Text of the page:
As a further indication that the jurors clearly understood the instructions and the scope of their inquiry, is the fact that out of all statutory aggravating circumstances they could consider, they made three definite findings: (1) The offense was committed while the defendant was engaged in the commission of, or an attempt to, commit robbery; (2) the capital offense was committed for pecuniary gain; and (3) the capital offense was especially heinous, atrocious and cruel. Therefore, this proposition cannot be reversible error.

PROPOSITION 9. Appellant complains that the state did not introduce any further evidence on the sentencing phase of the trial. Neither did the appellant. *1245 Under the prior guide lines of this Court, the state is not required to produce additional aggravating circumstances. In fact, the defendant in such cases should have an advantage if the state makes no further offer of proof. It is clear from the record in this case that all the aggravating circumstances in connection with the commission of the alleged crime were already before the jury. The Court cannot speculate as to whether or not there were any possible mitigating circumstances that were not submitted. The jury found three separate and distinct aggravating circumstances from the testimony presented to it. Under the applicable statute, it was only necessary for them to find one aggravating circumstance. Clearly, the jury could find from this record that there were insufficient mitigating circumstances to outweigh the aggravating circumstances, both from the evidence already heard and the fact that no mitigating circumstances were offered.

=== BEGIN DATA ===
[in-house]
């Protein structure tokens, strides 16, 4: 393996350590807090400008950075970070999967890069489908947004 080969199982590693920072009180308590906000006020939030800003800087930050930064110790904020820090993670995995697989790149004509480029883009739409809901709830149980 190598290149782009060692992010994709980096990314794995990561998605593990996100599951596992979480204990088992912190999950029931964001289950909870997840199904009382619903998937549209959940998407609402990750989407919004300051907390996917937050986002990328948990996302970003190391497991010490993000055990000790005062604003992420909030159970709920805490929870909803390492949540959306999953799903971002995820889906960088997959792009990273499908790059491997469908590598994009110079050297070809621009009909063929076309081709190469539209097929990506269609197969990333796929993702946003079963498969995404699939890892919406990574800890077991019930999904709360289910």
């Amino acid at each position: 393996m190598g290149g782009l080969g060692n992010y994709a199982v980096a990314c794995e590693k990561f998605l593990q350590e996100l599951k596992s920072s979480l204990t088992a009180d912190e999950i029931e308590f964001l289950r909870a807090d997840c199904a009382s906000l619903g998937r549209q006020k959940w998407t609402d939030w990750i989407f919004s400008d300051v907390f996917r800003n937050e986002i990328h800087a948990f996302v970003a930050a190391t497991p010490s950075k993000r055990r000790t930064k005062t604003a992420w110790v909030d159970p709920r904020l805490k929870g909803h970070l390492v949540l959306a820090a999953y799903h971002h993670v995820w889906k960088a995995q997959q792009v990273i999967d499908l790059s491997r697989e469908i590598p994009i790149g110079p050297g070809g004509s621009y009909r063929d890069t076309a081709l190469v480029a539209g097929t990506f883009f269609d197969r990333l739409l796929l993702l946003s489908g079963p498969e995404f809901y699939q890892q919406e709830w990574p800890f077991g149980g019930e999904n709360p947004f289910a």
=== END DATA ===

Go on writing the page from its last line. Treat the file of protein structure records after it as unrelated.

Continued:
As is our duty so to do, we have examined carefully the entire record and after a thorough study of the assignments of error, as well as any other possible errors, we are forced to the conclusion that no reversible error was committed. The jury found that this was an especially heinous, atrocious and cruel crime, and we are compelled under the facts and circumstances of this case to agree with such a finding. The case is therefore affirmed.




[*] Underlining made by the jury.